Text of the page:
Mystery of life

live the mystery – creative living as solution

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Mystery of lifeLife is not a problem to be solved, but a mystery to be lived. ~ Sören Kierkegaard

This is the third in a trilogy of posts based on quotes. Thanks again to Snow Brooks for the challenge. I didn’t follow the rules and I still got a lot out of it.

Mystery

Sometimes, it’s important to verbalize what’s going on inside so that it can become real to myself or share it with trusted friends. Other times, it’s fine to leave things as whatever they are with no explanation.

Not only can mystery be an important component of art, it is also be a fine way to experience my own life. I can never know everything anyway. What I can do is connect with beauty. The cool thing about “beauty” is that it’s whatever I say it is. That’s why we have proverbs like “Beauty is in the eye of the beholder.”

Beauty and Bliss

For me, sometimes beauty is pure bliss. Other times, it calls me into that sense of mystery that often lives at the core of my life. One such beautiful mystery is a poem by David Whyte that has called to some part at the center of me since I read it for the first time, years ago. I share the poem with you now without further explanation. Maybe it will invite you into your own mystery, too.

THE FIRE IN THE SONG by David Whyte

The mouth opens
     and fills the air
          with its vibrant shape
until the air
     and the mouth
          become one shape.
And the first word,
     your own word
           spoken from that fire,
surprises, burns,
grieves you now
     because
you made that pact
with the dark presence
     in your life.
He said, “If you only
     stop singing
         I’ll make you safe.”
And he repeated the line,
     knowing you would hear
         “I’ll make you safe”
as the comforting
     sound of a door
          closed on the fear at last,
but his darkness crept
     under your tongue
          and became the dim
cave where
     you sheltered
          and you grew
in that small place
     too frightened to remember
          the songs of the world,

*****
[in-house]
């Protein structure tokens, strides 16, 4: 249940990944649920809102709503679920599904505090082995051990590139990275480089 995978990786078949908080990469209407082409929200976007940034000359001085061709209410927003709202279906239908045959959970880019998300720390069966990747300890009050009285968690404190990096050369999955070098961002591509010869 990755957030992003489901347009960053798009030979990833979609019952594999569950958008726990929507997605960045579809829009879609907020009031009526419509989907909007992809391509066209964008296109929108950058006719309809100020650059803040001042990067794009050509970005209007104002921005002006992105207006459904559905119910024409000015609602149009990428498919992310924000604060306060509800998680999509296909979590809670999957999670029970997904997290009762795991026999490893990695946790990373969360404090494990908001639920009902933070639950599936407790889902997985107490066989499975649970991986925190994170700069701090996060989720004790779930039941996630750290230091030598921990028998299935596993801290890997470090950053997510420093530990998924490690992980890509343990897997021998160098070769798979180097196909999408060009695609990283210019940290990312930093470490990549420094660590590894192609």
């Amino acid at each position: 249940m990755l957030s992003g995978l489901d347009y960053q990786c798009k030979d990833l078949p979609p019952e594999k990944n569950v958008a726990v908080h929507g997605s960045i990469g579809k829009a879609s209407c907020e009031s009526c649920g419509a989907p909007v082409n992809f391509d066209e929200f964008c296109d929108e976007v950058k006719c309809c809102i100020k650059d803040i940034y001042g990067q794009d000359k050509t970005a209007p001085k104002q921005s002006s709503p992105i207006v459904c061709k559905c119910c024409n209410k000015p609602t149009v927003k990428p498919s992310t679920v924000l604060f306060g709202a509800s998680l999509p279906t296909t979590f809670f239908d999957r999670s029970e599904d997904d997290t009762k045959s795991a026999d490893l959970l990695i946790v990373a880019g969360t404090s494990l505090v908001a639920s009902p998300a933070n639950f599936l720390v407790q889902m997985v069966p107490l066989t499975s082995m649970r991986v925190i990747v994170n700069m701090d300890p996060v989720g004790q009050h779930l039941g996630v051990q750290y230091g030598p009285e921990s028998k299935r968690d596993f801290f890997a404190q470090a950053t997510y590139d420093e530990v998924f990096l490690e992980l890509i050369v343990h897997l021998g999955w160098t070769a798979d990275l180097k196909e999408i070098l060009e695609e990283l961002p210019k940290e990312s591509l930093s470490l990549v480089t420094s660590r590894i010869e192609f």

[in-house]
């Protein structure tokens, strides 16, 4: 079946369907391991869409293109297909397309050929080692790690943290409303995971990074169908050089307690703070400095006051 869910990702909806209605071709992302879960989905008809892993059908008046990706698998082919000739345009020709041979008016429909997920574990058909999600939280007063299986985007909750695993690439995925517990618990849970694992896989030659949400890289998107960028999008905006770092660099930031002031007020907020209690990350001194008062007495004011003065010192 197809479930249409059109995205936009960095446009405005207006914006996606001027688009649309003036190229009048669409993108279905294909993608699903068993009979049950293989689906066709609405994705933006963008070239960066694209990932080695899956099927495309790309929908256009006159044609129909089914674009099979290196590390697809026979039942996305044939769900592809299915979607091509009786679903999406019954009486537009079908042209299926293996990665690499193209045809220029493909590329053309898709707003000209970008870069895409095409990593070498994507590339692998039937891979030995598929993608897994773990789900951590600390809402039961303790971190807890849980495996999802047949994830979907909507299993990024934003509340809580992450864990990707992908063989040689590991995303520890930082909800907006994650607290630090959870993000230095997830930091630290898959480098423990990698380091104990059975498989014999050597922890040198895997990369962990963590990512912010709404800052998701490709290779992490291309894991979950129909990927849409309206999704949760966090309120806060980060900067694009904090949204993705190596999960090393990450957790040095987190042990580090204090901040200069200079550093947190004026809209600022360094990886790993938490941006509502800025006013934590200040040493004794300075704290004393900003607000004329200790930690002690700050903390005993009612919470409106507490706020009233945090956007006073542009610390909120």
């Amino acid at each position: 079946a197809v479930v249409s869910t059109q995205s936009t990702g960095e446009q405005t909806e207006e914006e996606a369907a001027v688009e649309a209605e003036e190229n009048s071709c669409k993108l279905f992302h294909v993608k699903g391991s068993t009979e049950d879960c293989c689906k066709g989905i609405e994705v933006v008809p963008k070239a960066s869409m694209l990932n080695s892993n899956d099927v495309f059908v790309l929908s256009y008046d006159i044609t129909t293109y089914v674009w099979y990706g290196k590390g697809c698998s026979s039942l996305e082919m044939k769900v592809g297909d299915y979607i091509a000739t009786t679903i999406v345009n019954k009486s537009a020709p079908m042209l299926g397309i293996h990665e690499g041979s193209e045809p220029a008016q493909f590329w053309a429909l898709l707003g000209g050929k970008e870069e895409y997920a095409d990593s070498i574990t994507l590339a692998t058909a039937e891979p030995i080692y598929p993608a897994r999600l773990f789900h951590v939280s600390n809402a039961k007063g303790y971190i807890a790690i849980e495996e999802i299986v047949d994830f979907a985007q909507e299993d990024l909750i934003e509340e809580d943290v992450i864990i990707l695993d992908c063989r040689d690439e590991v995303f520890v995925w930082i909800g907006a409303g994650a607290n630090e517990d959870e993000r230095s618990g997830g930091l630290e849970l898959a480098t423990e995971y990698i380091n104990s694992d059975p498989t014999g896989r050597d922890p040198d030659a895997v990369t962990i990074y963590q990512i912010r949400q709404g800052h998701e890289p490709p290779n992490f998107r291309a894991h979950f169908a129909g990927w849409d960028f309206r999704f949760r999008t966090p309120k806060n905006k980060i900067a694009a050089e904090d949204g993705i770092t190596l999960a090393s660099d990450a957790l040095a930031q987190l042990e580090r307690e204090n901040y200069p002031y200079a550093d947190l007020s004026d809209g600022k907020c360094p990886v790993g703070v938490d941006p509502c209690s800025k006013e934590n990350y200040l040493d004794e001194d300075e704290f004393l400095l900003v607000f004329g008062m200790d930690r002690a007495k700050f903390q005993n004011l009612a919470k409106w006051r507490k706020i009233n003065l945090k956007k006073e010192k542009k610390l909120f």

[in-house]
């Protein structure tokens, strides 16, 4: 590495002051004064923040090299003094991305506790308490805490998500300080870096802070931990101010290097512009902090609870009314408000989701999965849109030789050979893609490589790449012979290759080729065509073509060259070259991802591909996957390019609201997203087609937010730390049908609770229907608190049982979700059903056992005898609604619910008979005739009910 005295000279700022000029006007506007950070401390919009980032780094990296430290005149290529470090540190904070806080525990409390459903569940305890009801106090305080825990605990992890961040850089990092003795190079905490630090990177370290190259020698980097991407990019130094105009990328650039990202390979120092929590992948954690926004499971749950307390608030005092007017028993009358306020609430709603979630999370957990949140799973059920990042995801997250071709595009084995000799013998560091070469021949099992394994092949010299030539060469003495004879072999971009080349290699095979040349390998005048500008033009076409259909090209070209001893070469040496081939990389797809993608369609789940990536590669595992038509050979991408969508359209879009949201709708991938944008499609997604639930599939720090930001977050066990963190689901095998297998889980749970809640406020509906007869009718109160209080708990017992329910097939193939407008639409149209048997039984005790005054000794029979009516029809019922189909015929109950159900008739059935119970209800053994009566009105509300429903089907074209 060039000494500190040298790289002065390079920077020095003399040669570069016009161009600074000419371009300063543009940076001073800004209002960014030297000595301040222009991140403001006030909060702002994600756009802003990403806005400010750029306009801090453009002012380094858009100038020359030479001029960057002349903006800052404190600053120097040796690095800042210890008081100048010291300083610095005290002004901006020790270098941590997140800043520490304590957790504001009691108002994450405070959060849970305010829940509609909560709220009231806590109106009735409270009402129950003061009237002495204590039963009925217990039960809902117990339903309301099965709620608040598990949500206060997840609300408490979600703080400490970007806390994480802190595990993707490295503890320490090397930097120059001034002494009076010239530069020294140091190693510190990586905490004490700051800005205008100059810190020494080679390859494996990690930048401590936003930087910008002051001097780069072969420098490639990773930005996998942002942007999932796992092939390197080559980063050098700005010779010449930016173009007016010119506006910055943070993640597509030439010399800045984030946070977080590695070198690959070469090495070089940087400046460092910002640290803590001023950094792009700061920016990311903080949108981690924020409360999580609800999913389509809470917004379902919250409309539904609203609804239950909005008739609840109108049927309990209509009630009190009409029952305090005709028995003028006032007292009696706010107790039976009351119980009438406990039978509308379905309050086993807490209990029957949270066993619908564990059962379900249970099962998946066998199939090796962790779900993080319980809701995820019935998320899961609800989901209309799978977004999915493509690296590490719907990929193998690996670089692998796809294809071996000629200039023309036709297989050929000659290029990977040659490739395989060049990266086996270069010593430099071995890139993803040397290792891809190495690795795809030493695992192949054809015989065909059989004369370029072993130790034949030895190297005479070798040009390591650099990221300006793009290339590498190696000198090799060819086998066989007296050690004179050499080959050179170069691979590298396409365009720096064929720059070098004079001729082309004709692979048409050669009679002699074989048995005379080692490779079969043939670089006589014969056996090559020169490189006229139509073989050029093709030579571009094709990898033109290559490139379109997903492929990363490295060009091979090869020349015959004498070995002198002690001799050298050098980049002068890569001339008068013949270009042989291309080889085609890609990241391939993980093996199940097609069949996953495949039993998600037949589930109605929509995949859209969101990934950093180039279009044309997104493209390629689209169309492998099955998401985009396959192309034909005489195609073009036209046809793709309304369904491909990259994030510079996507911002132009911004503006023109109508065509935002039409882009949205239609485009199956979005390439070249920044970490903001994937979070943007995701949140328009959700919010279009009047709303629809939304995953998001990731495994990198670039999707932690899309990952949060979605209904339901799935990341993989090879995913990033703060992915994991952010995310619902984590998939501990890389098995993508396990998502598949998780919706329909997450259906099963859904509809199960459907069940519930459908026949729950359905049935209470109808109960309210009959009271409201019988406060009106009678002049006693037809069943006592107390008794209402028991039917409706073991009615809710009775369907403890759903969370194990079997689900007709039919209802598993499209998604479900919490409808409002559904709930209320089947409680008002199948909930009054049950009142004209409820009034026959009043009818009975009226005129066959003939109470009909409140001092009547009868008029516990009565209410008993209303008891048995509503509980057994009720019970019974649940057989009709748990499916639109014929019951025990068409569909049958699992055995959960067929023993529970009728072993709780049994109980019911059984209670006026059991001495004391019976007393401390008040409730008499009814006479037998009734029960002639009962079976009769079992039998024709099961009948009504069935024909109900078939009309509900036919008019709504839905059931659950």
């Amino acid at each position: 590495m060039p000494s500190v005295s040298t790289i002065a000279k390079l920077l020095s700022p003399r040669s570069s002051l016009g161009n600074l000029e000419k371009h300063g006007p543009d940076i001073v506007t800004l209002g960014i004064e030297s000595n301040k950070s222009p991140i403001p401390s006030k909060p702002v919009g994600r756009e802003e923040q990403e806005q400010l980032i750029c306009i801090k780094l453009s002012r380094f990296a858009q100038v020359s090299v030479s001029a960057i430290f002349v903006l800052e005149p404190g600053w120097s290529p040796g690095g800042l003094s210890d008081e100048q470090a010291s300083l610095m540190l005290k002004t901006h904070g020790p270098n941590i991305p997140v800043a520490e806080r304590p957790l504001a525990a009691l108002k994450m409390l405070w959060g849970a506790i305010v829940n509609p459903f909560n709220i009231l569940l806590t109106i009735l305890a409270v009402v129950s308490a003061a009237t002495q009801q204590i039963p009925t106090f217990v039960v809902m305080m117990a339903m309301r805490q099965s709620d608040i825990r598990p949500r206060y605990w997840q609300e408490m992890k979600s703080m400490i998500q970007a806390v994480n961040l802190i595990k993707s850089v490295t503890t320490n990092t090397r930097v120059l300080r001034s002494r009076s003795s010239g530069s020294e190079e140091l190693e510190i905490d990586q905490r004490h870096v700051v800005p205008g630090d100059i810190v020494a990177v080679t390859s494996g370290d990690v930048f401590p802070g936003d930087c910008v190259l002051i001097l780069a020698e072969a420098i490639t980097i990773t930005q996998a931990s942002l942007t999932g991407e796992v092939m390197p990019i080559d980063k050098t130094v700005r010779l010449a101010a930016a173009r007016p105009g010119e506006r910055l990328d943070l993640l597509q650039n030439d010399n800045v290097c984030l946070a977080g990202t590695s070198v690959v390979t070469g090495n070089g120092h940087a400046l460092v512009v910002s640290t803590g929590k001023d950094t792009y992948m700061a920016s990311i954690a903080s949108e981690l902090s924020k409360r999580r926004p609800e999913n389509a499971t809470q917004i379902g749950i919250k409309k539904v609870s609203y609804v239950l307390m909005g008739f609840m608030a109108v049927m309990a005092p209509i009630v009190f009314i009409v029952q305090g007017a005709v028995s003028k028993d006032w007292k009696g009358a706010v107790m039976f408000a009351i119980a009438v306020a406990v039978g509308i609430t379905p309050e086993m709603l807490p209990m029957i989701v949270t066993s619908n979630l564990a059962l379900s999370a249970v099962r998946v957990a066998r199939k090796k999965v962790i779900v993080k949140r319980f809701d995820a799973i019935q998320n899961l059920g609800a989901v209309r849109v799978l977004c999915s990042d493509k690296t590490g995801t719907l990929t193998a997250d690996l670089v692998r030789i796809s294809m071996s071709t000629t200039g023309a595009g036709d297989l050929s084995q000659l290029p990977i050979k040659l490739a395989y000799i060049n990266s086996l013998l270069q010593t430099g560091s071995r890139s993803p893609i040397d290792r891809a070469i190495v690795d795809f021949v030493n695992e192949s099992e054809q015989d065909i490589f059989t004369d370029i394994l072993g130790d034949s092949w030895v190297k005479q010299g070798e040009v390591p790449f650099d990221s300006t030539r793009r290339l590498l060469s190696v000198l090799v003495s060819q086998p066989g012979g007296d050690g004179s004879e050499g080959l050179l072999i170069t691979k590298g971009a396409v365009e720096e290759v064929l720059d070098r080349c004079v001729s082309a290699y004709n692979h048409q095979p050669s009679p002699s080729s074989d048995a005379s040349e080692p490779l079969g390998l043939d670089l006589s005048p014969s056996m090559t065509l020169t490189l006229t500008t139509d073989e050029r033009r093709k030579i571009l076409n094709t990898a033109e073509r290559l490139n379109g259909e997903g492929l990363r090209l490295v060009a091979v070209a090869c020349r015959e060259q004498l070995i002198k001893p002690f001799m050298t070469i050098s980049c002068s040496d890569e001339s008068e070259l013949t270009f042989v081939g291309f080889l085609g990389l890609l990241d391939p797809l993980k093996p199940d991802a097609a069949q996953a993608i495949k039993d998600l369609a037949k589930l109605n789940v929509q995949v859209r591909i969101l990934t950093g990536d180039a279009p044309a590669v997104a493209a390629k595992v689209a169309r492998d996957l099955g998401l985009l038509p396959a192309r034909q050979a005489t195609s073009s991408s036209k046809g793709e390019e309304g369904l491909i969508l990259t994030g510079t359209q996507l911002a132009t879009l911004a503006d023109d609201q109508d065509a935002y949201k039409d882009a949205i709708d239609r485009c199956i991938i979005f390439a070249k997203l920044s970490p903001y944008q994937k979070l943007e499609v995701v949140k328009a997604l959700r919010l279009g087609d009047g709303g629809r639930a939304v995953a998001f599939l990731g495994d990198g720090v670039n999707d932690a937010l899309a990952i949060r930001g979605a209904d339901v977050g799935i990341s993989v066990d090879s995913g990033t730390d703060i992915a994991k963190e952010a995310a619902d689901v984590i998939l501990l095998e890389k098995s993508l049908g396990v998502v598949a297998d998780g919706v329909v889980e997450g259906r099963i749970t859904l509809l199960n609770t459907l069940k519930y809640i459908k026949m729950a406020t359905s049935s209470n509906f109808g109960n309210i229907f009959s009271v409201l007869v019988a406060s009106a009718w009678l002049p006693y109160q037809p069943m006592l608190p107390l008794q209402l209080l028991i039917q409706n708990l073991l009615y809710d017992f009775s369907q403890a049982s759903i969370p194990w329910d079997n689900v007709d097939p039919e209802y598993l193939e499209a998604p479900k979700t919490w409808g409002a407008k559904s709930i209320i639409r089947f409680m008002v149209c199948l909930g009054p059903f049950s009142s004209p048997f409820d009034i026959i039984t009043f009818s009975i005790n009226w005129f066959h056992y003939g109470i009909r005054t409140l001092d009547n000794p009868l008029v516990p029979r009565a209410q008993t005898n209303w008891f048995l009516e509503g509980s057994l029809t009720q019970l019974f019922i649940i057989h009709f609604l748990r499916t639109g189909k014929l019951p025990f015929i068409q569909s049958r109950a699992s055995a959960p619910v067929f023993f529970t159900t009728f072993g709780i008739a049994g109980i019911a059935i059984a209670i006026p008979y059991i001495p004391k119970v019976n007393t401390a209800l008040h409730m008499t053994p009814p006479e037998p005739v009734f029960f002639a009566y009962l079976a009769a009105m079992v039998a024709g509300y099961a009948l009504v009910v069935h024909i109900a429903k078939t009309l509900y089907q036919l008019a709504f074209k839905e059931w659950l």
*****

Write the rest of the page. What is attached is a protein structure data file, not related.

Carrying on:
its impossible notes,
     and the sweet joy
          that flew out the door
of your wild mouth
     as you spoke.
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2 comments

  1. A wonderful, creative friend noted that the quote at the start of this post (and in the image) is often attributed to people other than Kierkegaard.

    I am aware of the controversy about where this comes from. I chose not to address it in my blog post in order to try to stay on track. I’ve read several online and offline articles purporting to find the “original” source for some variation of this quote. Each one points to a different source. (I.e., none of them agree with each other nor can they fully refute Kierkegaard having written or said it.) Obviously, Kierkegaard wrote in Danish, so every English quote is a translation. Due to the vast writings by him and my failure to learn my own ancestors’ language, I’m not willing to try to find the original source. Ha ha! I did have the good fortune of reading/studying several of his works while in seminary. And by my reading of Kierkegaard and the fact that an alternative translation of this quote was in the front of that classroom, I like the way this saying captures one essence of his philosophy. I know this is not a scholarly answer. It’s just the one I went with while writing this post.

    https://www.facebook.com/muz4now/posts/10209330373797480

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